There’s also @ID_AyahAsi, a community of Indonesian United Breastfeed-Supporting Fathers. They spread information on how father can help his wife by supporting breastfeeding, with over 80K followers on Twitter.
– Jakarta is the most Twitter-active city in the world, Bandung ranks among the top 10; is there a huge difference in Internet development between big cities and more rural areas?
Unfortunately yes. People in big cities can enjoy internet cable, quite fast with reasonable price. However it’s not available in other smaller cities. Currently the best option is to use 3G connection provided by big telcos. Not quite fast, but at least can you stream a Youtube movie on mobile connection.
However 3G connection is not distributed evenly on many parts of Indonesia. And the other alternative is going to a nearby “warnet” (internet cafes).
– Back to work: what kind of clients do you mainly work for? National or international brands?
We work for a various kinds of clients. Our main client currently is Philip Morris Indonesia: we handle Dji Sam Soe brand’s digital campaigns (Dji Sam Soe is a brand of “kretek”, cigarettes wrapped with tobacco leaves and other flavors, extremely popular in Indonesia, editor’s note).
We also partner with other digital agencies such as Wunderman Indonesia, to deliver Nokia’s many digital campaigns on Facebook (where they have over 600K fans).
– Can you name the two campaigns you’re most proud of?
Dji Sam Soe’s Potret Mahakarta Indonesia that is currently live (djisamsoe.com, although it only can be accessed from Indonesia). The site is restricted for 18 years old, so the communication channel is really limited.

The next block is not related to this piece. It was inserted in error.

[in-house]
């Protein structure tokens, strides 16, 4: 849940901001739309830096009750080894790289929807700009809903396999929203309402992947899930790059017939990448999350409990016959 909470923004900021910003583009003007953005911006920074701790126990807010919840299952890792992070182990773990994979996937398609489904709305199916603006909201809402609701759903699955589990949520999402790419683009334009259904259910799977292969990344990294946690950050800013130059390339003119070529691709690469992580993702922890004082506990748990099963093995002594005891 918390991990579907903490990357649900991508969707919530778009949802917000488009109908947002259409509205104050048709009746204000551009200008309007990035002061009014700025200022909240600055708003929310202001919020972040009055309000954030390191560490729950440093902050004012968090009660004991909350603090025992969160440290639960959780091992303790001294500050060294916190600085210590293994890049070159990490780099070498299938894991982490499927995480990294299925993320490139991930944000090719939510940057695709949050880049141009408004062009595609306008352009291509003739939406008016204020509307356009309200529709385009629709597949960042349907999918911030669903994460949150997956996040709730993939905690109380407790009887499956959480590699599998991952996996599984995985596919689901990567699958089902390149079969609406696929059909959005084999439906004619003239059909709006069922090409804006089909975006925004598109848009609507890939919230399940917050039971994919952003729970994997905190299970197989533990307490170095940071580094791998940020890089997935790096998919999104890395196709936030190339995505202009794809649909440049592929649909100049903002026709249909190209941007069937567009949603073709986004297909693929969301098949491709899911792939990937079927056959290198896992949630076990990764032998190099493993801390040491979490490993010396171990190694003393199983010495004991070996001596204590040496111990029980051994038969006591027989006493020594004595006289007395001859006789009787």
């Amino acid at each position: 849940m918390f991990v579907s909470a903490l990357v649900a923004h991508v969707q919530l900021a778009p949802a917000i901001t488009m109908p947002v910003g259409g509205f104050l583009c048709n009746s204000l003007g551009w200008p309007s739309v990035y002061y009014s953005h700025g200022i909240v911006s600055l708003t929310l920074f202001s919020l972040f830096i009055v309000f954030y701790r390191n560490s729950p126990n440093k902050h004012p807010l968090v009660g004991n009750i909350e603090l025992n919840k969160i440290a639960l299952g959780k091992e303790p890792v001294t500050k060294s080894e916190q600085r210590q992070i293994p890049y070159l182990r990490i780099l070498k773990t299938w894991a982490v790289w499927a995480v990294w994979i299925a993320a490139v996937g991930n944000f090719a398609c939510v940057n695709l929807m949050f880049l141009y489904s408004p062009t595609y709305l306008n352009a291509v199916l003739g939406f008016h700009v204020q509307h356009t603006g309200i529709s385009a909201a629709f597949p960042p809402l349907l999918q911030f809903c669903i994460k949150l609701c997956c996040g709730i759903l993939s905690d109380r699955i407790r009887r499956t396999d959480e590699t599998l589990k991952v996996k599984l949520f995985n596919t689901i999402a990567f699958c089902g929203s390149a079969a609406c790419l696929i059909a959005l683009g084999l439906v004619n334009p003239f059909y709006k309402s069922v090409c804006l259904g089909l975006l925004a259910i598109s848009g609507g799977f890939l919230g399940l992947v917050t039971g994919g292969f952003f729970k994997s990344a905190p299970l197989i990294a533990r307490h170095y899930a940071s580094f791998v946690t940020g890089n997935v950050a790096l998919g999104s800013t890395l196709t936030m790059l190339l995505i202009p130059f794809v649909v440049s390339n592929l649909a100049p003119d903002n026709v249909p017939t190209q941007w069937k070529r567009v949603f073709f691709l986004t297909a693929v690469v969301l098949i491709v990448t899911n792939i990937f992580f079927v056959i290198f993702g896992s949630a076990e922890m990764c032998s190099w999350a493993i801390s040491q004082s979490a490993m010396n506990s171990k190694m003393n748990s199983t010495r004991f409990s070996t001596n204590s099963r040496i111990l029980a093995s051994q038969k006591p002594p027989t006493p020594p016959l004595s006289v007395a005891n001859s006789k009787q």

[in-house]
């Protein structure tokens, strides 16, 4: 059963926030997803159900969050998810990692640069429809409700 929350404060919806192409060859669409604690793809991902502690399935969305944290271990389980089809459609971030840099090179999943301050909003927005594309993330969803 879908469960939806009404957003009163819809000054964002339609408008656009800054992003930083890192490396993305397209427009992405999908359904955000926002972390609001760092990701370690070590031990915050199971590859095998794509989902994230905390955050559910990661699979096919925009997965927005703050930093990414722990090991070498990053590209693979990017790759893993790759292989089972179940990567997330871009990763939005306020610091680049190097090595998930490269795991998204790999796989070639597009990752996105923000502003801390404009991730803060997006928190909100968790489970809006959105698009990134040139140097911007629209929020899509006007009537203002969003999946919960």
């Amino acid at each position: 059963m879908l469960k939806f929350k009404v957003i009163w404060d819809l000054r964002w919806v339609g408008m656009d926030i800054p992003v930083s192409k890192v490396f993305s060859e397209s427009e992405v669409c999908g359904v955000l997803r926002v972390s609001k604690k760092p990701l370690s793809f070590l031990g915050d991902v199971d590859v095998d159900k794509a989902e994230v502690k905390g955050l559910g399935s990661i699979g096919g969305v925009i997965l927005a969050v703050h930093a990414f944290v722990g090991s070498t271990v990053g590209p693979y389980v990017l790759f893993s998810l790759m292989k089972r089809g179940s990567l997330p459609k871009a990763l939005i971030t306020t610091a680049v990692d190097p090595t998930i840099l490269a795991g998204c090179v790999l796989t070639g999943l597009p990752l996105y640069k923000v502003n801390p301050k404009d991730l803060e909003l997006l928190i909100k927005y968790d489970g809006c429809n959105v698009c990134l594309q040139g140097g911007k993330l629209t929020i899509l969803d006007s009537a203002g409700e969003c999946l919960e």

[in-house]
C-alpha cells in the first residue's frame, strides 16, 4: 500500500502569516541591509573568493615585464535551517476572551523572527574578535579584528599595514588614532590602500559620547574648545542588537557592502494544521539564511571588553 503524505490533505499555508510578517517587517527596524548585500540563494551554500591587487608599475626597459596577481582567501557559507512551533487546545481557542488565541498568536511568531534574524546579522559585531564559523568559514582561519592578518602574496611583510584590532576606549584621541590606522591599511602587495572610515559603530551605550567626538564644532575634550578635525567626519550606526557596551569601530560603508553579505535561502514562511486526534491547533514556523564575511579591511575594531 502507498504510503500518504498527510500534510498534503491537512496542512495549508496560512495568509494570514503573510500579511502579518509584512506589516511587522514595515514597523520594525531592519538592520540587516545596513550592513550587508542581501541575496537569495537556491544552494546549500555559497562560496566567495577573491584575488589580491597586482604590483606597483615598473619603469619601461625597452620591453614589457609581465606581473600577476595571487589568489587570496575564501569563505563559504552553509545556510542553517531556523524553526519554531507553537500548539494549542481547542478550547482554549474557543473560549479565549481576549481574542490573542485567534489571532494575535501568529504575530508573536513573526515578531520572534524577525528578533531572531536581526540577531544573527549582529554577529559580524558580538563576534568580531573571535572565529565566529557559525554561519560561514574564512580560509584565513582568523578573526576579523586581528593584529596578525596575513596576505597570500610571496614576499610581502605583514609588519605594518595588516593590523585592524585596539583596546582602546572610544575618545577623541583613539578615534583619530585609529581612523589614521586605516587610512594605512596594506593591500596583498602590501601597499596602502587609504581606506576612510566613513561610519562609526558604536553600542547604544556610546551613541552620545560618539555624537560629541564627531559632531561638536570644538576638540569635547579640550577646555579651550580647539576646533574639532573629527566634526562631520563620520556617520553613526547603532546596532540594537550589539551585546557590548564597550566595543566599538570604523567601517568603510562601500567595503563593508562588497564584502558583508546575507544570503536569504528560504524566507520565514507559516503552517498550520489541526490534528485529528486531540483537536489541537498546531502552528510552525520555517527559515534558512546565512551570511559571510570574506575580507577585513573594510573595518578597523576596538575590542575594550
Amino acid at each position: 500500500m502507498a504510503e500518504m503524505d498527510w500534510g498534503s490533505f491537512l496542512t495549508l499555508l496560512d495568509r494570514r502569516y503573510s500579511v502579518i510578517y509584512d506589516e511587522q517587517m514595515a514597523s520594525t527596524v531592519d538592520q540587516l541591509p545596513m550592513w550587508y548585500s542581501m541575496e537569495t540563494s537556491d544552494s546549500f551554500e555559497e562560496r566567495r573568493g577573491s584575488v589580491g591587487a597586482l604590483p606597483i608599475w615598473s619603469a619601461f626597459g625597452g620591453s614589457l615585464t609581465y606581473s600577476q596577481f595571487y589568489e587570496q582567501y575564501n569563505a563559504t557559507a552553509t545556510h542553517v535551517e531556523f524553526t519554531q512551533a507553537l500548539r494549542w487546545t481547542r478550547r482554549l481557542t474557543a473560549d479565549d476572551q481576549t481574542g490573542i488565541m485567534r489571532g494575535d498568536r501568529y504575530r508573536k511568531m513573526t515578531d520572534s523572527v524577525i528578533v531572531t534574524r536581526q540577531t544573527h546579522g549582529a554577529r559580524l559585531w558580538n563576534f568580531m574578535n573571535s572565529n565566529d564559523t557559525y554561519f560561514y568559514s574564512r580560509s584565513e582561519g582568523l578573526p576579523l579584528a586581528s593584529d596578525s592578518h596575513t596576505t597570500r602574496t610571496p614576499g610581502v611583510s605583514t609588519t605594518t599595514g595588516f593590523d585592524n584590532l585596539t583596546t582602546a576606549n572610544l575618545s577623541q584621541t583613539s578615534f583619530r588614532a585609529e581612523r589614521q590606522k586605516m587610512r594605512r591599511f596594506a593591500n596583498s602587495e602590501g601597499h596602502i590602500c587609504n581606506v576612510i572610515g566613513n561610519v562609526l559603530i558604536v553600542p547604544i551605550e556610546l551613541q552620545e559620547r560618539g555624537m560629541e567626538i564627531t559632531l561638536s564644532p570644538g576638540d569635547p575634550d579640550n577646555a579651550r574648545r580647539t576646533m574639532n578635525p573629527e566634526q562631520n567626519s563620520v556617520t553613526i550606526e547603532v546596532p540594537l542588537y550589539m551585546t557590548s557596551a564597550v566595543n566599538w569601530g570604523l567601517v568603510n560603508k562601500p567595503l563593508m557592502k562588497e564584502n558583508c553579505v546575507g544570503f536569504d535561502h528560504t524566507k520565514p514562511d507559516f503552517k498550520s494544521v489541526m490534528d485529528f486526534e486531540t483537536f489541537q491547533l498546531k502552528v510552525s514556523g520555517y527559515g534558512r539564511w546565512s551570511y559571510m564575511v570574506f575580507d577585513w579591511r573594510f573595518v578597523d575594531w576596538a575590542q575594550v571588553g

The idea is to become the site for Indonesian photographers to share the beauty of Indonesia. Users may earn points by submitting photos and playing games. Those points can be redeemed for many kind of merchandises. There are also offline activities where the brand sponsored photography hunting or workshop event. Users may submit the photo offline through available desktop app. Registration for the site can also be done via iPad that is distributed on several offline brand events.
Nokia Eksismeter is another cool campaign that went live two years ago. This was probably the first brand campaign in Indonesia that used Facebook and Twitter API intensively. Users could check how popular they were on Twitter and Facebook. The number of followers, friends, comments, likes, etc were counted – and the campaign was later adapted to several countries.
– As far as we can see, brands are investing more and more on digital media; are investments on social media platforms still increasing or you think Indonesia reached a saturation point?
I believe investment on social media platforms are still increasing. Seeing many social media campaigns happening at the same time is a sign. There are about 10-15 big campaigns happening every month by different brands. That’s not including small campaigns, are happening daily on Twitter and Facebook page.
Currently Samsung is one of many brands that really expansive in Indonesia. Each of their division: mobile, electronics, camera has its own unique campaigns in social media.
However, with many campaigns that are happening right now, I can say that there’s already nothing new in terms of creativity. The idea is recycle over and over again. Hopefully there will be other exciting campaigns happening in the near future!
– Last question: have you seen any interesting campaign in Indonesia integrating new media (social) and “old” media, such as TV or outdoor?
There are several campaigns – for example by many Unilever brands – that bring social media to offline events. Users attend to the event, they receive an RFID bracelet, register the bracelet by using Facebook Connect and Twitter OAuth, and are then enabled to do many activities on the event. Their every activities can then be automatically shared to Facebook and Twitter.
There have been quite a few social-TV campaigns too: the latest one using social media and TV has been KFC Adu Bintang. You can find it on slide 18 of this report:
It’s a live TV show where several celebrities do a song fight. Each celebrity is given certain hashtag. The winner of the show is the one who received the highest number of hashtag mentions on Twitter.
– Thanks Pitra!